Thursday, November 10, 2011

UC - vol. quit - health reasons - able/available

Tracy v. UCBR - Cmwlth. Court - November 10, 2011 - unreported memorandum opinion

To be eligible for benefits under Section 402(b) of the Law, a claimant must prove that the separation from employment was for a necessitous and compelling reason. Diehl v. UCBR, 4 A.3d 816 (Pa. Cmwlth. 2010), appeal granted, ___ Pa. ___, 20 A.3d 1192 (2011).

To meet that burden, the claimant must demonstrate circumstances which placed a real and substantial pressure upon him or her to terminate employment that would compel a reasonable person to act in the same manner. Smithley v. UCBR, 8 A.3d 1027 (Pa. Cmwlth. 2010). Whether the claimant's termination of employment was for a necessitous and compelling reason is a question of law subject to this Court's plenary review. W. & S. Life Ins. Co. v. UCBR, 913 A.2d 331 (Pa. Cmwlth. 2006).

Health problems, including an emotional or psychological disorder, can constitute a necessitous and compelling reason to terminate employment. Genetin v. UCBR, 499 Pa. 125, 451 A.2d 1353 (1982); Beattie v. UCBR, 500 A.2d 496 (Pa. Cmwlth. 1985). To establish a necessitous and compelling health reason for leaving employment, the claimant must: (1) present competent evidence of an adequate health reason justifying termination of employment; (2) have informed the employer of the health problems; and (3) be able and available to perform work which is not inimical to his or her health, if a reasonable accommodation is made by the employer. Ridley Sch. Dist. v. UCBR, 637 A.2d 749 (Pa. Cmwlth. 1994). The claimant, who has failed to meet any of these requirements, is ineligible for benefits. Ruckstuhl v. UCBR, 426 A.2d 719 (Pa. Cmwlth. 1981).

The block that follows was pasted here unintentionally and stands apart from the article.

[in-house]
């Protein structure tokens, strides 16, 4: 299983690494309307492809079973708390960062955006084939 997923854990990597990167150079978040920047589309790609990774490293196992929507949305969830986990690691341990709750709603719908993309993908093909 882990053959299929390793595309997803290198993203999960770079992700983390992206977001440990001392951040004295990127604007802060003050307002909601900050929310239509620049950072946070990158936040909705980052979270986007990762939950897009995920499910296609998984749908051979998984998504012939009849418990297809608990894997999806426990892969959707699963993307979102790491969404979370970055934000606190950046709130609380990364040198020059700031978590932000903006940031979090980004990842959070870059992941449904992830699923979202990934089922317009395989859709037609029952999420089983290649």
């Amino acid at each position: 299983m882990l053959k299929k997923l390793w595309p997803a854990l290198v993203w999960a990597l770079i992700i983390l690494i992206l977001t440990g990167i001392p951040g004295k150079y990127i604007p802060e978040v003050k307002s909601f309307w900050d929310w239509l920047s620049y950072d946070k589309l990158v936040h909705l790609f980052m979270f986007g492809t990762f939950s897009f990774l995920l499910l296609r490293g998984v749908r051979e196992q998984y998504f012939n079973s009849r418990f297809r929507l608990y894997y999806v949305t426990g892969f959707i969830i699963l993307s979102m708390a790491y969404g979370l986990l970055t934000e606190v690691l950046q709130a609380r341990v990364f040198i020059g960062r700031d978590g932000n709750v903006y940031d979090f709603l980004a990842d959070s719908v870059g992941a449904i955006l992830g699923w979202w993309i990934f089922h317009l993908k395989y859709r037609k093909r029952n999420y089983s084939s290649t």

A necessitous and compelling health reason can be established by any competent medical or non-medical evidence. Cent. Data Ctr. v. UCBR, 458 A.2d 335 (Pa. Cmwlth. 1983). Claimant presented the evidence that she suffered from depression and anxiety. Claimant admitted, however, that she did not "tell …Employer that [she was] leaving because of health reasons." She was also required to demonstrate that she was able to work and available for suitable work, because the Law is not intended to provide health and disability benefits for ill employees. Section 401(d)(1) of the Law, 43 P.S. § 801(d)(1); Genetin. She was on a medical leave and was receiving disability benefits when she left her employment. Her treating physician did not release her to return to work because her condition prevented her from working in any kind of position with or without restrictions. Hence, Claimant failed to establish that she was able to work and available for suitable work.

The opinion, though not reported, may be cited "for its persuasive value, but not as binding precedent." 210 Pa. Code § 67.55. Citing Judicial Opinions.